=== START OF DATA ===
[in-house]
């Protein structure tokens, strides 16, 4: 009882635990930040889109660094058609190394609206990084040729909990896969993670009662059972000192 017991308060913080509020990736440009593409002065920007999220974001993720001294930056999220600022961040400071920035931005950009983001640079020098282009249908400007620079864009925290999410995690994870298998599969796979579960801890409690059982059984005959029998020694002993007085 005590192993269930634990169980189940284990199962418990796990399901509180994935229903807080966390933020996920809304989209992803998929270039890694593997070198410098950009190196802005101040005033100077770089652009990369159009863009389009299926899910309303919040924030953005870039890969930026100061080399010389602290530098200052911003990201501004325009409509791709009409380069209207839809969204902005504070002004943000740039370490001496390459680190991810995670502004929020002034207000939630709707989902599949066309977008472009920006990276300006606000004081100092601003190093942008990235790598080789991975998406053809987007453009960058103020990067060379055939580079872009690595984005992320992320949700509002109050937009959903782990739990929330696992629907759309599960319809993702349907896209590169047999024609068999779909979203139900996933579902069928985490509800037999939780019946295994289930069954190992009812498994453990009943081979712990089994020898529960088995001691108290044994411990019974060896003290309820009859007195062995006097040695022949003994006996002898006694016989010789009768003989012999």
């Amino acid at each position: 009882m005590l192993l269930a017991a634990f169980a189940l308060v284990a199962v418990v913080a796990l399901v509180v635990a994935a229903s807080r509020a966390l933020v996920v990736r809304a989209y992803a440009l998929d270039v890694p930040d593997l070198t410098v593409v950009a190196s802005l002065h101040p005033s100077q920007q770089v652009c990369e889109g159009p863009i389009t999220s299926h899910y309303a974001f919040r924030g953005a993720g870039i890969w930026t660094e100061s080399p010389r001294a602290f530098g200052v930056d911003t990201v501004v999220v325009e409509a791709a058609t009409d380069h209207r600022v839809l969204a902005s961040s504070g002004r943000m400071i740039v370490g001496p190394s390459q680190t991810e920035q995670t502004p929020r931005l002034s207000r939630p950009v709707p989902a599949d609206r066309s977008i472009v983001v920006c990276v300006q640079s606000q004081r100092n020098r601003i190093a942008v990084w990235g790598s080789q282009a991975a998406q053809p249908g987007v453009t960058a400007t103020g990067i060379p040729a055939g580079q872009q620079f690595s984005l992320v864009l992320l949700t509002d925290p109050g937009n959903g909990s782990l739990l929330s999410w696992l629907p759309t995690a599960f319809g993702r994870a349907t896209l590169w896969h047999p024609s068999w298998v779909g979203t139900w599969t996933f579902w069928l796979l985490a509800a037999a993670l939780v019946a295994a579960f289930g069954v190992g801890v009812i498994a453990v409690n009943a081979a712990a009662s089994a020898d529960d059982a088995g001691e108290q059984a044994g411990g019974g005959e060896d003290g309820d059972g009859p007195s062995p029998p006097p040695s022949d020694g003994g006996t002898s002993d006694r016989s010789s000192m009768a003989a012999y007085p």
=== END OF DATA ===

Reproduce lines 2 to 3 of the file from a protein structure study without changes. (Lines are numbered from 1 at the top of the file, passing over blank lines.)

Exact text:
């Protein structure tokens, strides 16, 4: 009882635990930040889109660094058609190394609206990084040729909990896969993670009662059972000192 017991308060913080509020990736440009593409002065920007999220974001993720001294930056999220600022961040400071920035931005950009983001640079020098282009249908400007620079864009925290999410995690994870298998599969796979579960801890409690059982059984005959029998020694002993007085 005590192993269930634990169980189940284990199962418990796990399901509180994935229903807080966390933020996920809304989209992803998929270039890694593997070198410098950009190196802005101040005033100077770089652009990369159009863009389009299926899910309303919040924030953005870039890969930026100061080399010389602290530098200052911003990201501004325009409509791709009409380069209207839809969204902005504070002004943000740039370490001496390459680190991810995670502004929020002034207000939630709707989902599949066309977008472009920006990276300006606000004081100092601003190093942008990235790598080789991975998406053809987007453009960058103020990067060379055939580079872009690595984005992320992320949700509002109050937009959903782990739990929330696992629907759309599960319809993702349907896209590169047999024609068999779909979203139900996933579902069928985490509800037999939780019946295994289930069954190992009812498994453990009943081979712990089994020898529960088995001691108290044994411990019974060896003290309820009859007195062995006097040695022949003994006996002898006694016989010789009768003989012999």
């Amino acid at each position: 009882m005590l192993l269930a017991a634990f169980a189940l308060v284990a199962v418990v913080a796990l399901v509180v635990a994935a229903s807080r509020a966390l933020v996920v990736r809304a989209y992803a440009l998929d270039v890694p930040d593997l070198t410098v593409v950009a190196s802005l002065h101040p005033s100077q920007q770089v652009c990369e889109g159009p863009i389009t999220s299926h899910y309303a974001f919040r924030g953005a993720g870039i890969w930026t660094e100061s080399p010389r001294a602290f530098g200052v930056d911003t990201v501004v999220v325009e409509a791709a058609t009409d380069h209207r600022v839809l969204a902005s961040s504070g002004r943000m400071i740039v370490g001496p190394s390459q680190t991810e920035q995670t502004p929020r931005l002034s207000r939630p950009v709707p989902a599949d609206r066309s977008i472009v983001v920006c990276v300006q640079s606000q004081r100092n020098r601003i190093a942008v990084w990235g790598s080789q282009a991975a998406q053809p249908g987007v453009t960058a400007t103020g990067i060379p040729a055939g580079q872009q620079f690595s984005l992320v864009l992320l949700t509002d925290p109050g937009n959903g909990s782990l739990l929330s999410w696992l629907p759309t995690a599960f319809g993702r994870a349907t896209l590169w896969h047999p024609s068999w298998v779909g979203t139900w599969t996933f579902w069928l796979l985490a509800a037999a993670l939780v019946a295994a579960f289930g069954v190992g801890v009812i498994a453990v409690n009943a081979a712990a009662s089994a020898d529960d059982a088995g001691e108290q059984a044994g411990g019974g005959e060896d003290g309820d059972g009859p007195s062995p029998p006097p040695s022949d020694g003994g006996t002898s002993d006694r016989s010789s000192m009768a003989a012999y007085p």